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As readers of this blog may know, I have just written a book on decolonisation. Available to pre-order. One of the things that I was trying to think through in writing the book was how to define decolonisation. I feel that a lot of the debate about decolonisation that we have seen over the last few years, while disguising itself as critique of decolonisation, actually reveals a misunderstanding of decolonisation. This stems from the fact that people are actually not engaging in debate on the same terms. However, there a couple of problems with defining decolonisation, especially in UK Higher Education. Firstly, decolonisation should always be understood from its historical political origins. A number of ways in which people engage with or critique decolonisation suggest that their understanding of decolonisation is divorced from those origins. Secondly, it must be understood that the contexts in which decolonisation has originated and continues to play out are varied. To a certain extent, one could suggest that a narrow definition of decolonisation is neither desirable nor possible.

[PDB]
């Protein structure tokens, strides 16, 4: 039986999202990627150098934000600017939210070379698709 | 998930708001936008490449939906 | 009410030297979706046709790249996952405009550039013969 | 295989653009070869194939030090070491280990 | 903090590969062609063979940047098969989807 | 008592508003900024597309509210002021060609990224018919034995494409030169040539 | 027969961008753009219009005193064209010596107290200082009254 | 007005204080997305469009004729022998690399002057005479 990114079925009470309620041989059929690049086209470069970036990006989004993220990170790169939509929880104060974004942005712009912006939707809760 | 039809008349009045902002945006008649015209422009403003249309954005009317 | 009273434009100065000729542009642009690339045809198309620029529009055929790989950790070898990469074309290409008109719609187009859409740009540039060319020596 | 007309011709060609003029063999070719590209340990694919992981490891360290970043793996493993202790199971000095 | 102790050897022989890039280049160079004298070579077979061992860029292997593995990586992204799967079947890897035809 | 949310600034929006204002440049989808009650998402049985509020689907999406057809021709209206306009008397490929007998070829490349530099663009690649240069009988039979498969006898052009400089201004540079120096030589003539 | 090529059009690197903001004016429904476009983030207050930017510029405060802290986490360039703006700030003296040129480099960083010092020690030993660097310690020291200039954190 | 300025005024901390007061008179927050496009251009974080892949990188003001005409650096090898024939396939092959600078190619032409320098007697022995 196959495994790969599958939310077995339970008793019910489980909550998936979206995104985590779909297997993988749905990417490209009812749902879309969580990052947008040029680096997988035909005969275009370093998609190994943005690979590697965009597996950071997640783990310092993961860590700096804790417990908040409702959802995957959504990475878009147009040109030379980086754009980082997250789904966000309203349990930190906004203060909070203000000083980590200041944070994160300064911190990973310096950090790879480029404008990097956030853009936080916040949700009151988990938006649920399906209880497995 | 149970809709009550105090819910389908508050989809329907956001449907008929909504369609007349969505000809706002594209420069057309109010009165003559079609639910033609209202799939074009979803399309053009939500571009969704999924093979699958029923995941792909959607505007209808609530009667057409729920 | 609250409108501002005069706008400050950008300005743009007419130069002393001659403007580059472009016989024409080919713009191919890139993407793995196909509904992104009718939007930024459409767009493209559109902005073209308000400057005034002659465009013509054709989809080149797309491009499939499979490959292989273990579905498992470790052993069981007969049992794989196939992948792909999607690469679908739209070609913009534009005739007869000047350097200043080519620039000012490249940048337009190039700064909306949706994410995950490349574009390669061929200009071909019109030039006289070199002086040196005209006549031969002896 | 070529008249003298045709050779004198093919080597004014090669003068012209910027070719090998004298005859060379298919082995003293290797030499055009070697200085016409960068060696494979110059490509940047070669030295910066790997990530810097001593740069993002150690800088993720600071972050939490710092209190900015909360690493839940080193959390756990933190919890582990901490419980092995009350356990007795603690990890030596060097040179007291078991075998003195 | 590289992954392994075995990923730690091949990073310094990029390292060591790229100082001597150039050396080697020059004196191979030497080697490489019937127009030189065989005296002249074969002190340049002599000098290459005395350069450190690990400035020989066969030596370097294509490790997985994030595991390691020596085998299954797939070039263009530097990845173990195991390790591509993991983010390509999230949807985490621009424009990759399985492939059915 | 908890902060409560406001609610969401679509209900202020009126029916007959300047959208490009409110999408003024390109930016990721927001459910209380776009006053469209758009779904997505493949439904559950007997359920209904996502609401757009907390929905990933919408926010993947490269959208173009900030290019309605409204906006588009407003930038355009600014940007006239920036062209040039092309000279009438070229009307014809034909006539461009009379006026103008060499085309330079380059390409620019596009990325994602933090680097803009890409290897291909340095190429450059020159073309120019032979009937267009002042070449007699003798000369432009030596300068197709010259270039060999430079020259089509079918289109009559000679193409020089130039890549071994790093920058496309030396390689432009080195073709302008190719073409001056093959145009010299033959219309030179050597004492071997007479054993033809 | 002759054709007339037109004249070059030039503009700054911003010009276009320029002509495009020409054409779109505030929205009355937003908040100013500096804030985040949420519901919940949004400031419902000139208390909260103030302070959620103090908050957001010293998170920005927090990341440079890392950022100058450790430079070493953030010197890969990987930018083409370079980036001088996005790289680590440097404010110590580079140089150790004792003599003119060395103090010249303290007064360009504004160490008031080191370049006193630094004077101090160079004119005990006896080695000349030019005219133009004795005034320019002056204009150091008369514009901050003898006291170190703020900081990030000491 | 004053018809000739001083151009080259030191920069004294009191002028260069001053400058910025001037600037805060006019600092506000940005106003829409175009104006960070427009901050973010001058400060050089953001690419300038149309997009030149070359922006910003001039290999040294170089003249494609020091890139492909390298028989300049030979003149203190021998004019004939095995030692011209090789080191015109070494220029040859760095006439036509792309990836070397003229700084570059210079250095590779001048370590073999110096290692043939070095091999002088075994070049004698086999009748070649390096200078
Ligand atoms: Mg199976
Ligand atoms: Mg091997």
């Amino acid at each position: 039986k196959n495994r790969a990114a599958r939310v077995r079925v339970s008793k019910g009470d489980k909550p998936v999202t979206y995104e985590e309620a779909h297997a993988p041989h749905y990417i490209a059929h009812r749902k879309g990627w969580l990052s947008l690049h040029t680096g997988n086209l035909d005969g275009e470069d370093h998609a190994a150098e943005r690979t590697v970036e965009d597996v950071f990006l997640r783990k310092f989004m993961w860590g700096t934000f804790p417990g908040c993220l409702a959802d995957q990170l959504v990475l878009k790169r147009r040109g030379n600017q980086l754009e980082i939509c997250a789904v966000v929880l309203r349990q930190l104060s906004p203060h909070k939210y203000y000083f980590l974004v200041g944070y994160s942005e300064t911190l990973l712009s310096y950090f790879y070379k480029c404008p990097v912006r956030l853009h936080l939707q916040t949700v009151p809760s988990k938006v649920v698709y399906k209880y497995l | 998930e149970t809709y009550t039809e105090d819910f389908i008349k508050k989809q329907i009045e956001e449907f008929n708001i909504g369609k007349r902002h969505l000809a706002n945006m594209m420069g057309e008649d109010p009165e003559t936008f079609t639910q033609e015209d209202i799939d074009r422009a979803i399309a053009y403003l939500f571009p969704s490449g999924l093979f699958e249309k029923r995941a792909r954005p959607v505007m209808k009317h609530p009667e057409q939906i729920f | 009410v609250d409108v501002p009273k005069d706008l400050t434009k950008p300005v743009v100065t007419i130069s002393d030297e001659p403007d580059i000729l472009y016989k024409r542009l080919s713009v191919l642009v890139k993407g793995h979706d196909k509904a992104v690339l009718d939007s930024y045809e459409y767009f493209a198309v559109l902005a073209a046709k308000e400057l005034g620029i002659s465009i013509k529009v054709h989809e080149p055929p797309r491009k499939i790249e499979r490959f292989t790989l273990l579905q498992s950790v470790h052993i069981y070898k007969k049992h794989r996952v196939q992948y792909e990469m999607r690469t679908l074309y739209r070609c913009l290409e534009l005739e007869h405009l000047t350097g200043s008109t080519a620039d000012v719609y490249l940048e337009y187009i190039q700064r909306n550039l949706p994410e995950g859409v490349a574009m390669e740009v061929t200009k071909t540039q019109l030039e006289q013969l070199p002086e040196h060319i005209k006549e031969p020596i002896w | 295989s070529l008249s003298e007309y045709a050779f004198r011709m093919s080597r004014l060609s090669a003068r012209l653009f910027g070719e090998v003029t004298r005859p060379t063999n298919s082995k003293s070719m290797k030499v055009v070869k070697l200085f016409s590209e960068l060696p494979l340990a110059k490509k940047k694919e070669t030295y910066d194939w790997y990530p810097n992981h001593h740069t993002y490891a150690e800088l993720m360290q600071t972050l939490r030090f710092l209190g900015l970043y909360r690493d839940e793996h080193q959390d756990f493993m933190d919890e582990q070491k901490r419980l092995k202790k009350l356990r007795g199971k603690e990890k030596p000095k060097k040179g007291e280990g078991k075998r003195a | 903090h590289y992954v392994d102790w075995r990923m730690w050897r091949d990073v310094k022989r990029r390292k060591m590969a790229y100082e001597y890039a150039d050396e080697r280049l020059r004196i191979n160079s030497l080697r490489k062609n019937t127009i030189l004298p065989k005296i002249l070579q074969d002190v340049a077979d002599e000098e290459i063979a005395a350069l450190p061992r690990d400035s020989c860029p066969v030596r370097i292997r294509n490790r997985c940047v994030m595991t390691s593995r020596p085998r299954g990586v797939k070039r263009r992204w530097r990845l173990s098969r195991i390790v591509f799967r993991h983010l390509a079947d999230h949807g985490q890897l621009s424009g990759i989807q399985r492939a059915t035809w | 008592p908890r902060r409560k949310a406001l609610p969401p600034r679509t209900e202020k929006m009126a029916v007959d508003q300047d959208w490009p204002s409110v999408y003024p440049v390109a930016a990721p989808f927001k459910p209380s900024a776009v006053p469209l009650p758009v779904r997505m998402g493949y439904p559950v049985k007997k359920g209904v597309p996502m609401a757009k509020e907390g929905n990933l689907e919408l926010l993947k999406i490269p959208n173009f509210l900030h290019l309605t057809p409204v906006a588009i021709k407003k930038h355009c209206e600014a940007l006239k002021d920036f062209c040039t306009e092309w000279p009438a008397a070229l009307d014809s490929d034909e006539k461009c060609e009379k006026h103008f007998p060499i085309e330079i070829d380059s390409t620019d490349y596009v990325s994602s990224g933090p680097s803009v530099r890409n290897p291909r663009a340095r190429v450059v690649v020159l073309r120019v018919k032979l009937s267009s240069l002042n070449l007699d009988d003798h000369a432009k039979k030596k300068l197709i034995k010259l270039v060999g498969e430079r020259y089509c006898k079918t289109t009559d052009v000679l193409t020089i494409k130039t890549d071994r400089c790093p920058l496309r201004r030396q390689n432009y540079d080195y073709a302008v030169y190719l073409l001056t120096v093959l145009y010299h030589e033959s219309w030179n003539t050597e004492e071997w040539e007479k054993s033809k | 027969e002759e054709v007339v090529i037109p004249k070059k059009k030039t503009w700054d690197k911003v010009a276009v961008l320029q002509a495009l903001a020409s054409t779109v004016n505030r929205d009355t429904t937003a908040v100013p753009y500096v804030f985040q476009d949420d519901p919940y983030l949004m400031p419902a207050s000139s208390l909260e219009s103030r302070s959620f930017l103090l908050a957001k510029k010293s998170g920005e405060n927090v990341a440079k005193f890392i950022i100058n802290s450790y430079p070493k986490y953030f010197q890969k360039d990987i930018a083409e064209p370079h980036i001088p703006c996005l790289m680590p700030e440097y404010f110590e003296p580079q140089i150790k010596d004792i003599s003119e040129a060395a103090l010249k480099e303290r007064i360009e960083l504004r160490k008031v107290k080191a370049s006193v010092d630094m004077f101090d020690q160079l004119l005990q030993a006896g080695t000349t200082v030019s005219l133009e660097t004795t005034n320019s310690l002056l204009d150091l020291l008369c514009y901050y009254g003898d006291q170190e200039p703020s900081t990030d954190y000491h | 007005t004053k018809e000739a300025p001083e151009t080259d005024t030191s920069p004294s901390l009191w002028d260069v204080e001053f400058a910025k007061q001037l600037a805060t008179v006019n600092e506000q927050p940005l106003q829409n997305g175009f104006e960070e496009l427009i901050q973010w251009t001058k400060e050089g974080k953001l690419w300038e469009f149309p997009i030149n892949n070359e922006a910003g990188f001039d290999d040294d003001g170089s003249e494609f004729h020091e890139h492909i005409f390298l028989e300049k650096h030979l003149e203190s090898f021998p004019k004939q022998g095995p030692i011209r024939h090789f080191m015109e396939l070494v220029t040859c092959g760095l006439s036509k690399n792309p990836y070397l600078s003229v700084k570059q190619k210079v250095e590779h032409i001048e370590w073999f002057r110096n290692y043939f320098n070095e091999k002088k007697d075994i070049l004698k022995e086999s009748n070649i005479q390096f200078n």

Arrivederci Adieu Odabo 2022

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After the upheaval of the initial stages of the COVID-19 pandemic, coupled with the global movement for Black lives as well as the ensuing backlash, 2022 did feel like a bland sort of year in some senses. On the other hand, the easing of pandemic restrictions gave us space, it seems to feel deeply the other things happening in the world. Political uncertainty in Britain, rising inflation around the world, Russia’s invasion of Ukraine, political change in South America, the World Cup in Qatar, among other things. It almost seems as if 2022 was trying to make up for the slowing of pace that COVID lockdowns occasioned.